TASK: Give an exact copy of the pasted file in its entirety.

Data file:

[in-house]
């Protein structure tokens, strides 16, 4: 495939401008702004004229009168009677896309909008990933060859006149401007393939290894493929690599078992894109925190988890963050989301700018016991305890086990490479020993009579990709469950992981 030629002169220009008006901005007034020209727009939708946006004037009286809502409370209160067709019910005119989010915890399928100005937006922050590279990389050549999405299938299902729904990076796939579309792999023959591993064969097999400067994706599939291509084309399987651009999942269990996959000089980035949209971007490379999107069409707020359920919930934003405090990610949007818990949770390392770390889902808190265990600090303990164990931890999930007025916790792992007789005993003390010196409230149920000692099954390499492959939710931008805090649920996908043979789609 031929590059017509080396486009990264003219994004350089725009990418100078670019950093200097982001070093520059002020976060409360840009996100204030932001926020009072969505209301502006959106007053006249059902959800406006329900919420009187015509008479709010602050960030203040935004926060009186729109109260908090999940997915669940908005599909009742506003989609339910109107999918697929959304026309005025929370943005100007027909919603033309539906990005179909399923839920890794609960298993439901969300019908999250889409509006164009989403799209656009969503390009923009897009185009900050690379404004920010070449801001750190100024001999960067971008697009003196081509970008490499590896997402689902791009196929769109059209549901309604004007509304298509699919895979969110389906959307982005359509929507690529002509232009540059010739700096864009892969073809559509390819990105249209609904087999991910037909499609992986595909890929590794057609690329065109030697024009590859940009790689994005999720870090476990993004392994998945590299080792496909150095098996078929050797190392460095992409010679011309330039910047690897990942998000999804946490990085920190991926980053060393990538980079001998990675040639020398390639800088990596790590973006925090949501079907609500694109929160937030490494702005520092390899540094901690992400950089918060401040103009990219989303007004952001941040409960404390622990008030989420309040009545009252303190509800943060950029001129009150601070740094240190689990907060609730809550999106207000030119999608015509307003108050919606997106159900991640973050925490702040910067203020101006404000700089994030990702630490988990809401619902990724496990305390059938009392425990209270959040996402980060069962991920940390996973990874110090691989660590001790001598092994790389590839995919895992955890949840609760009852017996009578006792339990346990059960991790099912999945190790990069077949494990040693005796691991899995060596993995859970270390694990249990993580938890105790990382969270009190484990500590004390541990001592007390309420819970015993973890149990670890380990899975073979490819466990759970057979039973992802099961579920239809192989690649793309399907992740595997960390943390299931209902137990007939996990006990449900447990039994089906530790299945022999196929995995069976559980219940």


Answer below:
[in-house]
């Protein structure tokens, strides 16, 4: 495939401008702004004229009168009677896309909008990933060859006149401007393939290894493929690599078992894109925190988890963050989301700018016991305890086990490479020993009579990709469950992981 030629002169220009008006901005007034020209727009939708946006004037009286809502409370209160067709019910005119989010915890399928100005937006922050590279990389050549999405299938299902729904990076796939579309792999023959591993064969097999400067994706599939291509084309399987651009999942269990996959000089980035949209971007490379999107069409707020359920919930934003405090990610949007818990949770390392770390889902808190265990600090303990164990931890999930007025916790792992007789005993003390010196409230149920000692099954390499492959939710931008805090649920996908043979789609 031929590059017509080396486009990264003219994004350089725009990418100078670019950093200097982001070093520059002020976060409360840009996100204030932001926020009072969505209301502006959106007053006249059902959800406006329900919420009187015509008479709010602050960030203040935004926060009186729109109260908090999940997915669940908005599909009742506003989609339910109107999918697929959304026309005025929370943005100007027909919603033309539906990005179909399923839920890794609960298993439901969300019908999250889409509006164009989403799209656009969503390009923009897009185009900050690379404004920010070449801001750190100024001999960067971008697009003196081509970008490499590896997402689902791009196929769109059209549901309604004007509304298509699919895979969110389906959307982005359509929507690529002509232009540059010739700096864009892969073809559509390819990105249209609904087999991910037909499609992986595909890929590794057609690329065109030697024009590859940009790689994005999720870090476990993004392994998945590299080792496909150095098996078929050797190392460095992409010679011309330039910047690897990942998000999804946490990085920190991926980053060393990538980079001998990675040639020398390639800088990596790590973006925090949501079907609500694109929160937030490494702005520092390899540094901690992400950089918060401040103009990219989303007004952001941040409960404390622990008030989420309040009545009252303190509800943060950029001129009150601070740094240190689990907060609730809550999106207000030119999608015509307003108050919606997106159900991640973050925490702040910067203020101006404000700089994030990702630490988990809401619902990724496990305390059938009392425990209270959040996402980060069962991920940390996973990874110090691989660590001790001598092994790389590839995919895992955890949840609760009852017996009578006792339990346990059960991790099912999945190790990069077949494990040693005796691991899995060596993995859970270390694990249990993580938890105790990382969270009190484990500590004390541990001592007390309420819970015993973890149990670890380990899975073979490819466990759970057979039973992802099961579920239809192989690649793309399907992740595997960390943390299931209902137990007939996990006990449900447990039994089906530790299945022999196929995995069976559980219940």